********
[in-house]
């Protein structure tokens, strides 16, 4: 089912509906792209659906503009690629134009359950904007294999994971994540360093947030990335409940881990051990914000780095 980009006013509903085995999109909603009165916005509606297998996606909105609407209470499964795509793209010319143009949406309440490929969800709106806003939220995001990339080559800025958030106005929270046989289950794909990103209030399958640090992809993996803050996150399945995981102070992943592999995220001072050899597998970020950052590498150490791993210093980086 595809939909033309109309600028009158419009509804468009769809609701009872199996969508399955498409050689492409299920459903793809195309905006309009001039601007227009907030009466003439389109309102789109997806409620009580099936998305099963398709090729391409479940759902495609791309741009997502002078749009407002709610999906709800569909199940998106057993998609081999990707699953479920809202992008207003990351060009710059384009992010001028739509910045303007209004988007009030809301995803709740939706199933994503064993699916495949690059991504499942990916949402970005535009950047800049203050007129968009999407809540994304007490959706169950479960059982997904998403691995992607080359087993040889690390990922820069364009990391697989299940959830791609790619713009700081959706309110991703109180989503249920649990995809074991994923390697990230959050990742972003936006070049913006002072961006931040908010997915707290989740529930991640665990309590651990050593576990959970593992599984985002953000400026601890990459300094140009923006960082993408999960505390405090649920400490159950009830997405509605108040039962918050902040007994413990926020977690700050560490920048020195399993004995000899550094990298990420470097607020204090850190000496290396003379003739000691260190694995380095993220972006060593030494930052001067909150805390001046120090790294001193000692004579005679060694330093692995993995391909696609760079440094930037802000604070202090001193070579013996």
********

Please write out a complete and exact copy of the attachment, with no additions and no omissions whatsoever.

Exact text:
[in-house]
């Protein structure tokens, strides 16, 4: 089912509906792209659906503009690629134009359950904007294999994971994540360093947030990335409940881990051990914000780095 980009006013509903085995999109909603009165916005509606297998996606909105609407209470499964795509793209010319143009949406309440490929969800709106806003939220995001990339080559800025958030106005929270046989289950794909990103209030399958640090992809993996803050996150399945995981102070992943592999995220001072050899597998970020950052590498150490791993210093980086 595809939909033309109309600028009158419009509804468009769809609701009872199996969508399955498409050689492409299920459903793809195309905006309009001039601007227009907030009466003439389109309102789109997806409620009580099936998305099963398709090729391409479940759902495609791309741009997502002078749009407002709610999906709800569909199940998106057993998609081999990707699953479920809202992008207003990351060009710059384009992010001028739509910045303007209004988007009030809301995803709740939706199933994503064993699916495949690059991504499942990916949402970005535009950047800049203050007129968009999407809540994304007490959706169950479960059982997904998403691995992607080359087993040889690390990922820069364009990391697989299940959830791609790619713009700081959706309110991703109180989503249920649990995809074991994923390697990230959050990742972003936006070049913006002072961006931040908010997915707290989740529930991640665990309590651990050593576990959970593992599984985002953000400026601890990459300094140009923006960082993408999960505390405090649920400490159950009830997405509605108040039962918050902040007994413990926020977690700050560490920048020195399993004995000899550094990298990420470097607020204090850190000496290396003379003739000691260190694995380095993220972006060593030494930052001067909150805390001046120090790294001193000692004579005679060694330093692995993995391909696609760079440094930037802000604070202090001193070579013996």